Over the past twelve months they’ve found answers to most of those questions. The songs are now songs, outright, and are set in duration. They’ve added some lyrics, though the trio is still primarily an instrumental affair. The audience has come, via a wide range of independently oriented venues in town, with a growing fanbase along the way. And, as of this week, the band will finally have some music to share in the form of a five-song, self-titled digital EP.
One thing that hasn’t changed in the least, though, is the way the band’s fans tend to hear different things in its music.
“To me, what’s interesting about this music is that people will come up to me after we play and say, ‘It kinda reminded me of…’ And they always say a different band, something completely different from the last,” explains the group’s drummer, who goes simply by Q. “And I don’t even know a lot of the bands that they’re referencing.”
The group’s instrumentation gives a strong indication of its unique approach. Q may not be an octopus, but you’d swear a couple of additional hands must be at work to create all the rhythms he’s generating on his vintage Rogers kit. Facing one another are Todd Dillon on a Nord Electro II keyboard and Ian Quattrochi, who plays a Roland JD-Xi keyboard while adding some percussion on a tongue or split drum and handling the group’s minimal vocals. Both of the latter have been picking up the bass on occasion as well of late.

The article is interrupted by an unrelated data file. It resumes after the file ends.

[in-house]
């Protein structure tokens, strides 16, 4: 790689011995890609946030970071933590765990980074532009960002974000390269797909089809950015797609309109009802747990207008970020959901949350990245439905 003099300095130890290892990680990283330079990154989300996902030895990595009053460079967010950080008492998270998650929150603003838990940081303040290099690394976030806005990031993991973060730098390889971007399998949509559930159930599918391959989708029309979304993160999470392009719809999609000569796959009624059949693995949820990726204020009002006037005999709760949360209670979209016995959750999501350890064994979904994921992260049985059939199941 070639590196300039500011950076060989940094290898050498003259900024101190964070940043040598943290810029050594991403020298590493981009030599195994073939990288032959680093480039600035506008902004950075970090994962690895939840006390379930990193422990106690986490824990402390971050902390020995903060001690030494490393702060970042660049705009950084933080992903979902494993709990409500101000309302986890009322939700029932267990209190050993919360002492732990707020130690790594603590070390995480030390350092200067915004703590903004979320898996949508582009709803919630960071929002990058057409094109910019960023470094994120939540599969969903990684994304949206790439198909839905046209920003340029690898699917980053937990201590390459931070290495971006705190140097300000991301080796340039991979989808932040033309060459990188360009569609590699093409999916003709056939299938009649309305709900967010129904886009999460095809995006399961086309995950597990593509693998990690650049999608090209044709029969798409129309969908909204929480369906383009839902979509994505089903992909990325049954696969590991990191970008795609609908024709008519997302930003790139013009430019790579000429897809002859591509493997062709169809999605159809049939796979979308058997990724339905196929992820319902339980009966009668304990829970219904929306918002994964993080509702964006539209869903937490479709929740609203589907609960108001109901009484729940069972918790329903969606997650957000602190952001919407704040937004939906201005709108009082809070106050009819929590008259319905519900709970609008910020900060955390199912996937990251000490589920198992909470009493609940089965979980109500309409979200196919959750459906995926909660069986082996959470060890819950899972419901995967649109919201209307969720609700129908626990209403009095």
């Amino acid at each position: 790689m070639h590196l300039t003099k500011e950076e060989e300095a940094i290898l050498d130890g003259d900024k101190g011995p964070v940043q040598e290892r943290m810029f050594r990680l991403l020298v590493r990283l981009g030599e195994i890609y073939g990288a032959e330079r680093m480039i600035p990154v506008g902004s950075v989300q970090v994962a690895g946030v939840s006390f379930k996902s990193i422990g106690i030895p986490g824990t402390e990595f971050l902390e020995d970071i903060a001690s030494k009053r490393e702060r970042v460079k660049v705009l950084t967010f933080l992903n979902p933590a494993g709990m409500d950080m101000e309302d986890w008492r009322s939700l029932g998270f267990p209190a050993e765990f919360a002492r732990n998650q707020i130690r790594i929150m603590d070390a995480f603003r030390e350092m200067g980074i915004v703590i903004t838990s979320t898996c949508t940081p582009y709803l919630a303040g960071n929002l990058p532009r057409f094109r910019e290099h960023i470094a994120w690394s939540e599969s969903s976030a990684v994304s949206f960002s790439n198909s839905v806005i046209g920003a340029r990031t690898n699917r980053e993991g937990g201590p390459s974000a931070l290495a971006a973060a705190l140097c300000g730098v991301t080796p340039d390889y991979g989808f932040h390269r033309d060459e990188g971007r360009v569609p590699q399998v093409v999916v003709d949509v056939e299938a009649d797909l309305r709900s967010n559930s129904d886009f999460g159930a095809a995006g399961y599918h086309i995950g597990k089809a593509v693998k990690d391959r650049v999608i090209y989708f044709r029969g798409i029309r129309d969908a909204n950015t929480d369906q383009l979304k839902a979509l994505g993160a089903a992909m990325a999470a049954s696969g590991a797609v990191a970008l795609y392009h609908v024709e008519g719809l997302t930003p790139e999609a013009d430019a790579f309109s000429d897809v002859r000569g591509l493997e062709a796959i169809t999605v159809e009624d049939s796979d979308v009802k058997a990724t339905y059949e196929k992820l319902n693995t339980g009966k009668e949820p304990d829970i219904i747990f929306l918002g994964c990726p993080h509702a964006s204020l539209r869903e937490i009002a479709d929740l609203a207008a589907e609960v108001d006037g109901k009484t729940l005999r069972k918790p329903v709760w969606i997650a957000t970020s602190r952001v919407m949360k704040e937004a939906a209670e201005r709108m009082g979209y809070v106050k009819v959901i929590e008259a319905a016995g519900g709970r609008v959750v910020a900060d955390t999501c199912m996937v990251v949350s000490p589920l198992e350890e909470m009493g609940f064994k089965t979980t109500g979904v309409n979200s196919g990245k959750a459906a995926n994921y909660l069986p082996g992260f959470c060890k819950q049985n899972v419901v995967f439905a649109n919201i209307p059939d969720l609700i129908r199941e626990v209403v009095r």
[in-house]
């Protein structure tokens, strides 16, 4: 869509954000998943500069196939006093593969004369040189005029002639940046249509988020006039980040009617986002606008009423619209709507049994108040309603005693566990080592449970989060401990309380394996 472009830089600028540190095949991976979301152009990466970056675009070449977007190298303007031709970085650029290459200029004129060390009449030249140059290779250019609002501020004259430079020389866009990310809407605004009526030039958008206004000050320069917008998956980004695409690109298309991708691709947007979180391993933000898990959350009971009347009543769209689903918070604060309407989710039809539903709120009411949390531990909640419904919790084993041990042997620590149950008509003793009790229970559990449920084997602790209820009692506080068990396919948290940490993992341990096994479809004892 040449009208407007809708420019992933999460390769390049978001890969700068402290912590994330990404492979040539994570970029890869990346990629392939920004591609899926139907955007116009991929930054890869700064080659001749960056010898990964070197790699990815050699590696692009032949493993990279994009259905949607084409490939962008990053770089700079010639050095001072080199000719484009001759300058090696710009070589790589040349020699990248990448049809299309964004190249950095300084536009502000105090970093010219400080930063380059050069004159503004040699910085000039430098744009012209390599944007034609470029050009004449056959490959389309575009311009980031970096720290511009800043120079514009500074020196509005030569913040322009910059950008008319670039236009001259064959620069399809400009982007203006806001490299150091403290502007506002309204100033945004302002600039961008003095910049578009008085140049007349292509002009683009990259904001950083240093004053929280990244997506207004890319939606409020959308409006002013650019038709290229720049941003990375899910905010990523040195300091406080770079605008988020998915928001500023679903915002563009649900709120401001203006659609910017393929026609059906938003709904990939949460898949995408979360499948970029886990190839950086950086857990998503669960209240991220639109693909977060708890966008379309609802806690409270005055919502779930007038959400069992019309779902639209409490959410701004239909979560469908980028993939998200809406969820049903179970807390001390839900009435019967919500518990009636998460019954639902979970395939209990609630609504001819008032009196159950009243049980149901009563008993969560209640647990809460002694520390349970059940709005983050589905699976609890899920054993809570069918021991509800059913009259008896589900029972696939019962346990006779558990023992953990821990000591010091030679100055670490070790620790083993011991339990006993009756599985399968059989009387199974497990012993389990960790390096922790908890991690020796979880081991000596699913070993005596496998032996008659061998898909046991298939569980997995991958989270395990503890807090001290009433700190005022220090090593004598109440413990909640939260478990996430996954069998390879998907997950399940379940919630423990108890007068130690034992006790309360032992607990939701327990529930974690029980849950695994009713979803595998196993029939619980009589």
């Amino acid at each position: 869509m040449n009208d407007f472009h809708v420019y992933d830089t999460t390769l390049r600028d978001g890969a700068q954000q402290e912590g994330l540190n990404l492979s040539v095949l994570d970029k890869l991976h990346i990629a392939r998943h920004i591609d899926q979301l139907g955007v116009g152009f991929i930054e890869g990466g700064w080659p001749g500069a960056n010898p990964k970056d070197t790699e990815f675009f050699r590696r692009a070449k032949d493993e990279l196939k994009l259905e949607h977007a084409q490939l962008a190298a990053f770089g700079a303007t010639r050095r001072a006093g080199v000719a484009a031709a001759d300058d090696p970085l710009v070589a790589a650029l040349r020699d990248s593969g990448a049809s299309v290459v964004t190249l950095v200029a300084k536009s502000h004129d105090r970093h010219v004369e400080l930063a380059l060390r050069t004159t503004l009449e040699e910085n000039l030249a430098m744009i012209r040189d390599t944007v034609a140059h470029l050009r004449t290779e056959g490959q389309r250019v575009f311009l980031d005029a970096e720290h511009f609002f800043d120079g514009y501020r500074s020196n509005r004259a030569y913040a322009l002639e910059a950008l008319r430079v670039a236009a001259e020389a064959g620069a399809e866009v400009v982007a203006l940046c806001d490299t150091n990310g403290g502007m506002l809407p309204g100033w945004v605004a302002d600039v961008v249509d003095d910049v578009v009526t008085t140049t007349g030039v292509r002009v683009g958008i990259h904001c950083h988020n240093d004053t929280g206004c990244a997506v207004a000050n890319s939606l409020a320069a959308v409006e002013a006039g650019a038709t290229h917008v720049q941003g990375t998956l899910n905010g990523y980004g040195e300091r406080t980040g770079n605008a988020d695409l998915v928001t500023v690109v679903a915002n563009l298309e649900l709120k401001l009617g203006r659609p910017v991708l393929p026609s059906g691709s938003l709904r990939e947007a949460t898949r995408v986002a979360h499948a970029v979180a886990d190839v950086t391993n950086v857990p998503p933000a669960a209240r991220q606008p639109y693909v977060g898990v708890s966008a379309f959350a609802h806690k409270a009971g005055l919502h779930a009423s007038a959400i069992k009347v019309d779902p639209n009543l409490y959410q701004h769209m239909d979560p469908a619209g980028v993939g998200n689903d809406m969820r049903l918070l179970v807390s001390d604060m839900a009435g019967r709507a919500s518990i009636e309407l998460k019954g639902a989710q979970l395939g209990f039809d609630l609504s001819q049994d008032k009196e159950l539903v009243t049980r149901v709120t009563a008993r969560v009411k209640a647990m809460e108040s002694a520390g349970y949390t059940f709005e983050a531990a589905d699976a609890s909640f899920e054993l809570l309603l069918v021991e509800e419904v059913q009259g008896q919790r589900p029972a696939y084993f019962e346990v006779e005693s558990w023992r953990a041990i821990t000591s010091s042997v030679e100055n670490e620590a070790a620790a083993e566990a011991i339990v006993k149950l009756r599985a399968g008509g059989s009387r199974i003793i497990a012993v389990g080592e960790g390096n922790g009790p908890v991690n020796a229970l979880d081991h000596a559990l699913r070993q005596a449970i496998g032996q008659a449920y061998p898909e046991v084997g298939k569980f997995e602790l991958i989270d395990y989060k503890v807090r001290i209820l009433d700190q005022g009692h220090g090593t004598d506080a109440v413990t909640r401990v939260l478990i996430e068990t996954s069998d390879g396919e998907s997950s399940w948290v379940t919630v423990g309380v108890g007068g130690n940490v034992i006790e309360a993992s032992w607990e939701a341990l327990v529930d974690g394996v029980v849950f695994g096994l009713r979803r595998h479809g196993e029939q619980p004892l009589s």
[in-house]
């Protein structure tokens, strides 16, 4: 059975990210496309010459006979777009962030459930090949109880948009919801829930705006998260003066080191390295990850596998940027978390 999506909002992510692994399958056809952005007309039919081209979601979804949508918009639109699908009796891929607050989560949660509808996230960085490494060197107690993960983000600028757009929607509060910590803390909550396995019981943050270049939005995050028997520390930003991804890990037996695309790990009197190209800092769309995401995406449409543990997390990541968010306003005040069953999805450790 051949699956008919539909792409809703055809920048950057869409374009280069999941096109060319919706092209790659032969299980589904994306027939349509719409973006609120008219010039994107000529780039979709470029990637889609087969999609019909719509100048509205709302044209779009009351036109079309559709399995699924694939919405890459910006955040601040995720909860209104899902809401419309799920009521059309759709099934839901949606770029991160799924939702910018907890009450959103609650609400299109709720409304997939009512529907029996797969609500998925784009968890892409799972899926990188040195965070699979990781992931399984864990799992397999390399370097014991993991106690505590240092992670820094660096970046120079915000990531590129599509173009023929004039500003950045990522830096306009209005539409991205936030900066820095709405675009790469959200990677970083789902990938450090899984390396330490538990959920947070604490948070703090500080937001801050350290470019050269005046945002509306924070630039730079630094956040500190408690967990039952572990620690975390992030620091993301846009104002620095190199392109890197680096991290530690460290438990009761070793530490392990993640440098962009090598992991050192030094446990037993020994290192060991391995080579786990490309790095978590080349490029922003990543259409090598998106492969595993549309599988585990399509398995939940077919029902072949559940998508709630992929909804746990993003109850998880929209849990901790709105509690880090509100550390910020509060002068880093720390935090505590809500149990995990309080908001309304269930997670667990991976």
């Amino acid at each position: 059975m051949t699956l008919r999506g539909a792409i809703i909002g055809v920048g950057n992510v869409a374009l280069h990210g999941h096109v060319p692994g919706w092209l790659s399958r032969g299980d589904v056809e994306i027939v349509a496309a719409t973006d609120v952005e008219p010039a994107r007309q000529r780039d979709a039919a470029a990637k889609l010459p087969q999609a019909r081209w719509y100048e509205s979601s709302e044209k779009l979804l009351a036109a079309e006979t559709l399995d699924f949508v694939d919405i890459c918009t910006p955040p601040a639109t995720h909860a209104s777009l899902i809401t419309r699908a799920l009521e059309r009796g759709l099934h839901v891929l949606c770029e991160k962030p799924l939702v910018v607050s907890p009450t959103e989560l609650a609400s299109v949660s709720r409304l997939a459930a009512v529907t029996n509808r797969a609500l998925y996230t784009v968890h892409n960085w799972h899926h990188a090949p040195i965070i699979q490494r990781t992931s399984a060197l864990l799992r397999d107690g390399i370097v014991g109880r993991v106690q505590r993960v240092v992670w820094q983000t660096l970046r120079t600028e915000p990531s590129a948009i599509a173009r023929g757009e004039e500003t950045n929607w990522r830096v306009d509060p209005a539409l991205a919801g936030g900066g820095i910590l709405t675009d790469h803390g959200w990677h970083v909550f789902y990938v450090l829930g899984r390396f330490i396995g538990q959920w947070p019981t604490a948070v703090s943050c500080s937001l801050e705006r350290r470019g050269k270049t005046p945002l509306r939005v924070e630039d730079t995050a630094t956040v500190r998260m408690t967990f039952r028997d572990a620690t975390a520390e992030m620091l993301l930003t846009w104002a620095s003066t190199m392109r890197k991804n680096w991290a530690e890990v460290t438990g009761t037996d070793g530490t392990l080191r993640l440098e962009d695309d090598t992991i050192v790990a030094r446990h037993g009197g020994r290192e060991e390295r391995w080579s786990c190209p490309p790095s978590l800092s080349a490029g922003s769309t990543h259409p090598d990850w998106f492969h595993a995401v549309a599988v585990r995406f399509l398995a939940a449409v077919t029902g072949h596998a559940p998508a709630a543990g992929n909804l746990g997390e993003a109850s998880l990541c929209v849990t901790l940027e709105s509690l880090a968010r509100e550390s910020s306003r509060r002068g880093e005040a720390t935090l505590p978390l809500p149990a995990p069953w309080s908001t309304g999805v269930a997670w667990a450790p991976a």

“We’re getting away from our classic two-synthesizers-and-drums feel,” adds Quattrochi. “We’ll come up with a different triangle of sound.”
The group’s EP will still feature that “classic” approach. And though the band is comfortable jamming with a host of talented friends, the recording does not incorporate any additional musicians.
“At our studio setup, where I live, we invite other musicians to come play with us,” Quattrochi says. “But nothing extra was used for this particular project.”
Instead, the band rolled into Native Sound Recording and wound up using a single, ten-hour session to knock out its five cuts. And a good chunk of that time was spent setting up drums and getting cables and cords into place. The release is not a fully live album, but one as close as possible to that, with the band’s five songs fit and in fighting form, none longer than five minutes.
“The way in which we make songs, the way we improvise, makes us think that we shouldn’t press a bunch of records,” Quattrochi says. “Then, three months later you have a whole new set of songs and think, ‘We could’ve waited.’ I think that’s where we’re at right now.”
The band’s release show will be at Tim’s Chrome Bar in the Bevo neighborhood. One gets the sense that the band was, in some respects, looking for the right reason to throw a show at this particular venue. For those unfamiliar, Tim’s features one of the longest bars in the city, behind which sit dozens of spirits that you won’t see anywhere else. The small stage juts from a wall near the front of the building, leading into a dance floor that can accommodate revelers. The decor’s been intact for years, and with the club’s naturally dark lighting, the scene tends to take on a movie-like vibe.
For years, Tim’s played host to small ensembles, three- and four-piece bands that cranked out the hits of yesteryear. Of late, a one-man band named Tommy Flynn has been holding down a regular weekend gig, with some karaoke tossed in. Hours have shrunk to just Friday and Saturday nights. It’s safe to say that a band like Huht hasn’t gigged there in a bit. Maybe ever.
On the night the deal was sealed, “they were watching professional wrestling in 1980s from the Tokyo Dome inside there, talking about the old days of the bar,” Dillon says. “We knew we had to do a show there. I’ve wanted to play there for a quite a while. This is the perfect excuse for us to make it something special.
“It’s such a classic St. Louis bar, one of my favorites in St. Louis,” he adds. “It’s like a time warp.”